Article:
Attn: All Hands on Deck to preserve car free spaces in San Francisco.
The plaintiffs in the lawsuit to force the opening to cars of The Great Walkway, JFK Drive and MLK Drive have filed a Motion for a Preliminary Injunction forcing the City to open these thoroughfares to cars IMMEDIATELY.
The Motion will be heard in Dept. 302 on January 31, 2022 at 9:30AM.
The Open the Great Highway Alliance is hoping the Court approves their Motion because it would put cars back onto these currently car free spaces while the lawsuit is litigated.
You can visit the SF Superior Court website and look on the Register of Actions for case CPF-21-517641. It will provide you with all the activity in the lawsuit to date.
The City has yet to make a formal appearance in Court; i.e. an response to the Request for a Writ of Mandate filed December 16, 2021.
Excerpted from San Francisco Chronicle Editorial 12.25.2021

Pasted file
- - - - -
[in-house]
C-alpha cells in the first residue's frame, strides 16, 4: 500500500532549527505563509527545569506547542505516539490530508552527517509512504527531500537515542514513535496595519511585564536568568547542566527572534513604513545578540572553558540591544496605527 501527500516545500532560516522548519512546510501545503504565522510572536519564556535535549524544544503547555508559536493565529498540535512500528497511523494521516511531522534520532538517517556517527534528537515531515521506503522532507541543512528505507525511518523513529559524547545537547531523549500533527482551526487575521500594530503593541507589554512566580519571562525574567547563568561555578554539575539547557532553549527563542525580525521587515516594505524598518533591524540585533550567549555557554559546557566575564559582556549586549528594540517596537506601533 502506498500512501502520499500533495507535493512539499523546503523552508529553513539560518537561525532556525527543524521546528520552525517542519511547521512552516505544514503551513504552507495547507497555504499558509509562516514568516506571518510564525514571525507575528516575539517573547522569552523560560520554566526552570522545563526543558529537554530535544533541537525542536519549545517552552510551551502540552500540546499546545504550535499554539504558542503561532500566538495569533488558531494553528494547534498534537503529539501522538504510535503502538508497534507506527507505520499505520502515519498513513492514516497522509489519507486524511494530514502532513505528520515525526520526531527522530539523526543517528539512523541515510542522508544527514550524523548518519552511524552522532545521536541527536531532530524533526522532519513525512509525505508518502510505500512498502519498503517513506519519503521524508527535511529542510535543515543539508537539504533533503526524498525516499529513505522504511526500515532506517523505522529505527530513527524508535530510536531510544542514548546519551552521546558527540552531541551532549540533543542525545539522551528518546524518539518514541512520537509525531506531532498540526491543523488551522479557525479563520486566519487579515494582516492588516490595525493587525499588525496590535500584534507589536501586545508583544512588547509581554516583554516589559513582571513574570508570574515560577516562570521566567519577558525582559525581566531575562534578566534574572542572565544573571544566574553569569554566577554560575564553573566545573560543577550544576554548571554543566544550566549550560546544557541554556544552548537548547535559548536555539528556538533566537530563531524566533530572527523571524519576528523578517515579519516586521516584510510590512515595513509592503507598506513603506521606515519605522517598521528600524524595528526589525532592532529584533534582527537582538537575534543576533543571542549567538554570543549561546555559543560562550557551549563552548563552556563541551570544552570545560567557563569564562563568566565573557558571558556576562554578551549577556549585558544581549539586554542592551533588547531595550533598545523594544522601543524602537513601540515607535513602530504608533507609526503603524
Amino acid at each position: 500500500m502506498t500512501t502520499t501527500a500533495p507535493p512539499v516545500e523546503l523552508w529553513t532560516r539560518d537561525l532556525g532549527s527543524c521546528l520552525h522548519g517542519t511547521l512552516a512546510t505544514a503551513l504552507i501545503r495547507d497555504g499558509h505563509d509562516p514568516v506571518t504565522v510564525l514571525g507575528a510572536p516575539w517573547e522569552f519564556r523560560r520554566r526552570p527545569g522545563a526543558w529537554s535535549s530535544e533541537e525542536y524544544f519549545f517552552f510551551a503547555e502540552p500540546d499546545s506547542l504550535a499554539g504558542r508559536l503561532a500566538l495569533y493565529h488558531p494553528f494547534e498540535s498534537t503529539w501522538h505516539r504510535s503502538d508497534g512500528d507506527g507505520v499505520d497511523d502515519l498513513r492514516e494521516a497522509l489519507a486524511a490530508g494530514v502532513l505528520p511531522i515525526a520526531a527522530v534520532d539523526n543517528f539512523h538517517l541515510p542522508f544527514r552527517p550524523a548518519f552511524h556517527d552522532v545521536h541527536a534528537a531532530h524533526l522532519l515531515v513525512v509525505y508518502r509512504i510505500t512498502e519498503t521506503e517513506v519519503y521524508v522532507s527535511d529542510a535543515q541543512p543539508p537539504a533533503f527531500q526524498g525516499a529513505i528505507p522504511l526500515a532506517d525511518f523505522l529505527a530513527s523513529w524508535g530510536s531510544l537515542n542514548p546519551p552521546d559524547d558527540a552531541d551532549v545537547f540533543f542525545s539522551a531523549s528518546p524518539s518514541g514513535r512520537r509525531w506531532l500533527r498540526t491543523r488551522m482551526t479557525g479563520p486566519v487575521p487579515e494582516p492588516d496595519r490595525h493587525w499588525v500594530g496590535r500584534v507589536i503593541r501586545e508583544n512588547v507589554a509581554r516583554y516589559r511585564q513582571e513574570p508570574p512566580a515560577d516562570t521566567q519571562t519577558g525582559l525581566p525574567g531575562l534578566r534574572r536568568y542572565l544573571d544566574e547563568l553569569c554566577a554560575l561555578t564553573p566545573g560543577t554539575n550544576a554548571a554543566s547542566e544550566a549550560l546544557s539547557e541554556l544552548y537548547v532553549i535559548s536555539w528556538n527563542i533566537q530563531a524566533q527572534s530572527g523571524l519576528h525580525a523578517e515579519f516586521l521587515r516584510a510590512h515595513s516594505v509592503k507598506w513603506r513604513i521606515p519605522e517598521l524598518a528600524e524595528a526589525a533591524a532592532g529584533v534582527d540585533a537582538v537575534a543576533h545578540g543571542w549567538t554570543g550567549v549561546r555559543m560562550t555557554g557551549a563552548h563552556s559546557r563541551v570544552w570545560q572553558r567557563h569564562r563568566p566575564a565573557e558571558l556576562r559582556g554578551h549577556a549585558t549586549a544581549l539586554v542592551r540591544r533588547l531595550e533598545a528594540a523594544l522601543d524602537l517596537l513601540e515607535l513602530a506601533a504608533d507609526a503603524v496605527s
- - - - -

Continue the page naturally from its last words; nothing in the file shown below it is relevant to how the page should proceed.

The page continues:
JFK Drive is for people, not car commuters. Let’s keep it that way in 2022 and beyond
Before the pandemic, JFK was one of the most dangerous and deadliest streets in San Francisco. There were 91 crashes on it from 2014 through its 2020 closure. That’s mostly because 75% of people traveling on JFK had no intention of visiting the park; they were simply using it as a cut-through.
This would be a policy failure for any city; for a supposedly transit-first city like San Francisco, however, it was an inexcusable display of incompetence.
Few would object to a gentle street through Golden Gate Park that enables slow, but convenient vehicle access, especially for the mobility impaired, to the park’s amenities. But allowing the main thoroughfare of the city’s marquee park to become a high-speed commuter freeway — as it once was — was a gross and too-often deadly civic failure that can never again be allowed to repeat itself.
Excerpted from San Francisco Chronicle Editorial 9.19.2021
SF jumped the gun in its Great Highway reopening. That can’t happen at JFK
Anecdotally, traffic on Chain of Lakes — one of the ostensible reasons given for the need to reopen the Great Highway last month, after it had been closed to cars for most of the pandemic — appears as bad or nearly as bad as it was before the reopening. Cars also still appear to be cutting through Outer Sunset neighborhoods in search of shortcuts — in defiance of another rationale given for the necessity of reopening the highway.
Photos – Liz and Lee Heidhues